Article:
Tuesday, February 3, 2015

It's nearly a complete 180 from where we were starting a year ago.

The Yankees were heading into Spring Training with a starting rotation that, on paper, was fit enough to compete with the best of the best in Major League Baseball. Fresh off of signing the prized free-agent Masahiro Tanaka, with Michael Pineda finally ready to return to the big leagues, the Bombers looked like a real playoff contender.

They had their question marks, of course. CC Sabathia had been declining at a 90 degree angle, Pineda hadn't pitched in the big leagues since 2012, no one knew what Tanaka was going to bring, and Hiroki Kuroda completely fell off the final month and a half of 2013.

The talent was there, it was all a matter of it coming through.

Then the season got here, and things got ugly. Sabathia, who finished out the spring strong, delivered a dub on Opening Day, eventually hurting his knee in May, which led to season-ending, and possibly career-threatening, micro-fracture surgery in July. Pineda got suspended in two weeks into the season for hiding (not very well, I might add) pine tar on his neck. Shockingly enough, he got hurt while throwing during his suspension, and we didn't see him again until later in the season. Ivan Nova: he got hurt in May, needed Tommy John surgery, and we'll be welcoming him back at some point this summer.

Just before the All-Star Break, Tanaka got hurt and even though Tommy John wasn't needed, it was on the table and will be something worth watching this season as he takes his second lap around the MLB circuit.

13 different people started games for the Yankees last season, and many of them aren't here anymore. Kuroda, David Phelps, Shane Greene, Brandon McCarthy: gone (to Japan), gone, gone, and gone.

That brings us to where we are today. Derek Jeter is gone, Alex Rodriguez is coming back, and yet the biggest problem facing the Yankees might be the prospect of another year in which they're leaning on the bullpen to do the heavy lifting, with a lineup that, based on 2014 numbers, still doesn't pose a challenge to opposing starters.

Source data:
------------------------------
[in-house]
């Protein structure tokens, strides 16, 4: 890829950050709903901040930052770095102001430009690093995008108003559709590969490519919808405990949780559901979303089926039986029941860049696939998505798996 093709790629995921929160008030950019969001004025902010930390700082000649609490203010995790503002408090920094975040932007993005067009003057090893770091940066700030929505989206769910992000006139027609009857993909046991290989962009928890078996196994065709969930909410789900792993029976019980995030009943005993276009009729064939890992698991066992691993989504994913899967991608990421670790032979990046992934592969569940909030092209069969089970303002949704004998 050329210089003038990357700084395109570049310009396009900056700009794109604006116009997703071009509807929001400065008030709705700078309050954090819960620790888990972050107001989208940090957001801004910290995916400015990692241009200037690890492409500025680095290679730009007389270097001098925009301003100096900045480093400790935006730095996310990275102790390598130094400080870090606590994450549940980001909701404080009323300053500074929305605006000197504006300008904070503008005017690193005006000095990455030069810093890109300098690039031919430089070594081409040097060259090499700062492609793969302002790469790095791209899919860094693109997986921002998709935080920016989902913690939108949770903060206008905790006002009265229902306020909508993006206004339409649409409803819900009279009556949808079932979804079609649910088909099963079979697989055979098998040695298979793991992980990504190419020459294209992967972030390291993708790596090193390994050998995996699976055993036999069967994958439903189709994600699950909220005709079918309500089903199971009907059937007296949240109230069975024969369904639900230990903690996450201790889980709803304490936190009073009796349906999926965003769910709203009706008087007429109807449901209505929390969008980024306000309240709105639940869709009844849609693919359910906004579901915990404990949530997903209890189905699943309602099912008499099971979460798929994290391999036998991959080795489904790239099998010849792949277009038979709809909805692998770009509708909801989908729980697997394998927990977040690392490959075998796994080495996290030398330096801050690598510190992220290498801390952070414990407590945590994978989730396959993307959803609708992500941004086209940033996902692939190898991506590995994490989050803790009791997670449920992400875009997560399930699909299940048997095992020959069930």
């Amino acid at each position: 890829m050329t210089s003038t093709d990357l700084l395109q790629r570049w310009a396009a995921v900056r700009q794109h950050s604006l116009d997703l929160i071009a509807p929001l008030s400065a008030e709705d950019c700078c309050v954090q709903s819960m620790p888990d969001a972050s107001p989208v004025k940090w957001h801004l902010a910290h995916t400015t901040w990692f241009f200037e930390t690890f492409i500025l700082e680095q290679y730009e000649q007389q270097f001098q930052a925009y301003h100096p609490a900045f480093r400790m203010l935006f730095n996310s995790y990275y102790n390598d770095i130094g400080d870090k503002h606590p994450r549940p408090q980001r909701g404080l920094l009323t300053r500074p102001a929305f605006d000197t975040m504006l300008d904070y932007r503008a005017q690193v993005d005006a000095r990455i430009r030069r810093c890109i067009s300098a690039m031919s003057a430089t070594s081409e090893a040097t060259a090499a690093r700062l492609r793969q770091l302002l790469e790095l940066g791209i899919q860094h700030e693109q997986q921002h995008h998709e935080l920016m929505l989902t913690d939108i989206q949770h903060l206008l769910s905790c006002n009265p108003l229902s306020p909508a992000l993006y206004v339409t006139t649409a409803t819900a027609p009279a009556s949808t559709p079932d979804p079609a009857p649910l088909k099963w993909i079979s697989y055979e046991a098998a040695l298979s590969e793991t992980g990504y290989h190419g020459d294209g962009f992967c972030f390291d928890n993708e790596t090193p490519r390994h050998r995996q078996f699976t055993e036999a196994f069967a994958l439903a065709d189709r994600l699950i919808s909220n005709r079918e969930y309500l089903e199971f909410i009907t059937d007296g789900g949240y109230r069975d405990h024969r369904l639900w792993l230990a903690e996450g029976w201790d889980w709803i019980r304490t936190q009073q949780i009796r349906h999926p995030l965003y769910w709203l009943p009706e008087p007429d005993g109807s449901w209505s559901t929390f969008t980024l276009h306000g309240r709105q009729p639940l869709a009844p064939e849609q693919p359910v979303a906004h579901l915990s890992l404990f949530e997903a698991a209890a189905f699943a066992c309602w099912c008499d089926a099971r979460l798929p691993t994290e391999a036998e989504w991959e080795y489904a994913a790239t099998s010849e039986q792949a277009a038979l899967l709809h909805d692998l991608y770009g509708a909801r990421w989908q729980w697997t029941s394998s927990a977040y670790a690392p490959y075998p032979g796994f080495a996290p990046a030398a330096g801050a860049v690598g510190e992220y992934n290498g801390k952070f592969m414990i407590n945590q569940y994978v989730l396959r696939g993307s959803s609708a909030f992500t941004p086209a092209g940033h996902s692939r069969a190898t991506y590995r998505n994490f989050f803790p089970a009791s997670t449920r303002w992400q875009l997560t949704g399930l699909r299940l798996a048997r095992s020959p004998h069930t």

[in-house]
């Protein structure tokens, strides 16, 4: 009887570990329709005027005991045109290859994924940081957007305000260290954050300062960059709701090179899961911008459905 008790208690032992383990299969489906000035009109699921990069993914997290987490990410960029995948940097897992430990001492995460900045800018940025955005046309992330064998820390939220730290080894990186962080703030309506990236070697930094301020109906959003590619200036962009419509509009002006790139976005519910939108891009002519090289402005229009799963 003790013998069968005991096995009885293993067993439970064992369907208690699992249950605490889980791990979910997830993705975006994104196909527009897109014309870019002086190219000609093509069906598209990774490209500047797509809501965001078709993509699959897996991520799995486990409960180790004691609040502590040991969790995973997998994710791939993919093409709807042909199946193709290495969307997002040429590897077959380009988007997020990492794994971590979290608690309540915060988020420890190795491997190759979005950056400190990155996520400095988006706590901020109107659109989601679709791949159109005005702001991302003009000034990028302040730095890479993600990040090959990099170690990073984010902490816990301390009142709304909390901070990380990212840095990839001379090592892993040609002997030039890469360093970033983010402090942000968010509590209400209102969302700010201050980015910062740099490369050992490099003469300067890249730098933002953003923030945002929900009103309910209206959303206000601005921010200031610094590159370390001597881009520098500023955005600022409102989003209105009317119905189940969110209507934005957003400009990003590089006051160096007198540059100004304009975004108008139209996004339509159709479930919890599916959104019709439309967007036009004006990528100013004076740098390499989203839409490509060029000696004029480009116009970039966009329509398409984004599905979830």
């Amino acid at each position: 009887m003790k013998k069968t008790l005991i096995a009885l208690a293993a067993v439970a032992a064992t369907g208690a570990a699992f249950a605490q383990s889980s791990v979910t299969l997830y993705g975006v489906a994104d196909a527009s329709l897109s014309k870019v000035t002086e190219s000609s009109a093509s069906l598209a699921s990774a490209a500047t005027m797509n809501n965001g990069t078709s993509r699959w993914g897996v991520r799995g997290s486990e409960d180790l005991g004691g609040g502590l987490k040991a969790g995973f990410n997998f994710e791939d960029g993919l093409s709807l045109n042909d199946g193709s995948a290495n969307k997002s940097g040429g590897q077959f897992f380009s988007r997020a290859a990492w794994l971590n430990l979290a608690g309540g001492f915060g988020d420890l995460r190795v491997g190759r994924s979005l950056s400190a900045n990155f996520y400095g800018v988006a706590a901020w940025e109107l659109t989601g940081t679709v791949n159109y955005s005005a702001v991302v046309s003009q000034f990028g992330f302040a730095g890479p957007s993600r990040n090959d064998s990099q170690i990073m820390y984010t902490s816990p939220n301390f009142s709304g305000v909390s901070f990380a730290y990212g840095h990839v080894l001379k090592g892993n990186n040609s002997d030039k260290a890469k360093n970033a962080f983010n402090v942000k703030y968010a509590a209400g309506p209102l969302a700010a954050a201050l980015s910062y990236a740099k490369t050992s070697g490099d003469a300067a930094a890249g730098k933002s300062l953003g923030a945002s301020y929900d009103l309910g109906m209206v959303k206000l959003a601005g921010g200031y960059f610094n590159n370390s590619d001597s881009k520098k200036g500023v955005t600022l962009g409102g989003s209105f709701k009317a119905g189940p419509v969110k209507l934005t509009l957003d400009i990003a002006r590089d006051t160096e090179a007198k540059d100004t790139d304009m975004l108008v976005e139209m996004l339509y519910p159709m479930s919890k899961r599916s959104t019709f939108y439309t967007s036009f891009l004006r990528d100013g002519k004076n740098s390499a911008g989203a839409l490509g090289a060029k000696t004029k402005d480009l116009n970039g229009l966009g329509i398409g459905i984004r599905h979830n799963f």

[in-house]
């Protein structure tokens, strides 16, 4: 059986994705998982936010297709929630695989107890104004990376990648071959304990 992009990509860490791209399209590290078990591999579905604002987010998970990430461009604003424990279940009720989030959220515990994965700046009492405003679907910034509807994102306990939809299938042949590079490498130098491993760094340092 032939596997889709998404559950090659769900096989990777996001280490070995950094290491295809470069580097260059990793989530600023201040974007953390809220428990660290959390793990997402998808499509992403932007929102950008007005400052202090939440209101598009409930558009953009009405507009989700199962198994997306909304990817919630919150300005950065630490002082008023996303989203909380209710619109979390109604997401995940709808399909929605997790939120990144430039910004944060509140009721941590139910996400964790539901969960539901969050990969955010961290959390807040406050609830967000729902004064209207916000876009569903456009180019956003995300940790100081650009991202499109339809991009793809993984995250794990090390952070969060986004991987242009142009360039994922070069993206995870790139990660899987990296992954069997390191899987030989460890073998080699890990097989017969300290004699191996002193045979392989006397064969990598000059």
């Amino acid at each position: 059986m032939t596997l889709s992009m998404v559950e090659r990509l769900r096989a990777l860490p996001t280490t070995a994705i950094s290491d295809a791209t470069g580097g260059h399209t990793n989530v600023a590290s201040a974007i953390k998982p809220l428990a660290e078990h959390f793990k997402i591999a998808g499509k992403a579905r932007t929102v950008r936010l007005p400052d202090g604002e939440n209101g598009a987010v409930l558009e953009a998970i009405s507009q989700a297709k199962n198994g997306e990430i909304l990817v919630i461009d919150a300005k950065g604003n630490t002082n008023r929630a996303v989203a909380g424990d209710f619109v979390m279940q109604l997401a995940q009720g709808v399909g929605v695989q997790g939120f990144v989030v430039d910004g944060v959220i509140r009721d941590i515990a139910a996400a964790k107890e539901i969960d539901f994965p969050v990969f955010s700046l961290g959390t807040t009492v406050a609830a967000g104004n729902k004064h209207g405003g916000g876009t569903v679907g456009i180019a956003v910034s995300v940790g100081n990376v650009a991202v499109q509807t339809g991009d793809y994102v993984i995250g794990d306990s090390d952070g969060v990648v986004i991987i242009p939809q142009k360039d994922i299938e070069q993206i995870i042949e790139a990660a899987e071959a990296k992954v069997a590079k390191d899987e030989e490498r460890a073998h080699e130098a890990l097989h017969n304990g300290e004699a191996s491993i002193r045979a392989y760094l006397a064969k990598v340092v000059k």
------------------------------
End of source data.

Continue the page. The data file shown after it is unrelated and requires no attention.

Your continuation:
That leaves me to believe the Yankees can't possibly be content on where they are now as a baseball team. Nathan Eovaldi was a nice get for the club -- a 24-year-old with a great fastball and plenty of upside; we haven't seen many of those come through the system lately. But after that, you can't count on anyone but Tanaka.

It looks like Sabathia will be ready by opening day, but at this point there aren't many people out there will to bet on a bounce-back season by the big lefty. It's just not likely. Nobody knows how any games Pineda will start this season, and Nova will be a wild card, like he always is, when he returns (not doubting his potential, though).

The battle for the fifth spot in any rotation isn't like to include No. 1 potential starters -- unless you're the Nationals, of course. Playing that game for the Yanks this year will be Chris Capuano, Adam Warren, and Chase Whitley. The latter two more likely served for the bullpen.

Does that mean get James Shields on the phone? Well, the best available starter is likely looking at a much lowering price now than he was three months ago. At this point, he's either going to get paid by a team desperate for an arm, or he's going to have to settle with the best offer on the table. $100 million is not in the Yankees' price range, but something around the four-year, $55 million that Ervin Santana got and Big Game James could be Bronx-bound and back in the familiar AL East.

Shields wouldn't solve all of the Yankees' problems, but he would help beef up the starting rotation by a four or five extra wins, which could make or break their entire season.

February 3, 2015. Nine days before Jeter announced his retirement, the Yankees were going into the season with a real hope of getting back into the playoffs after missing out in 2013. Oh, how simple those times were.

Is it too late to go back?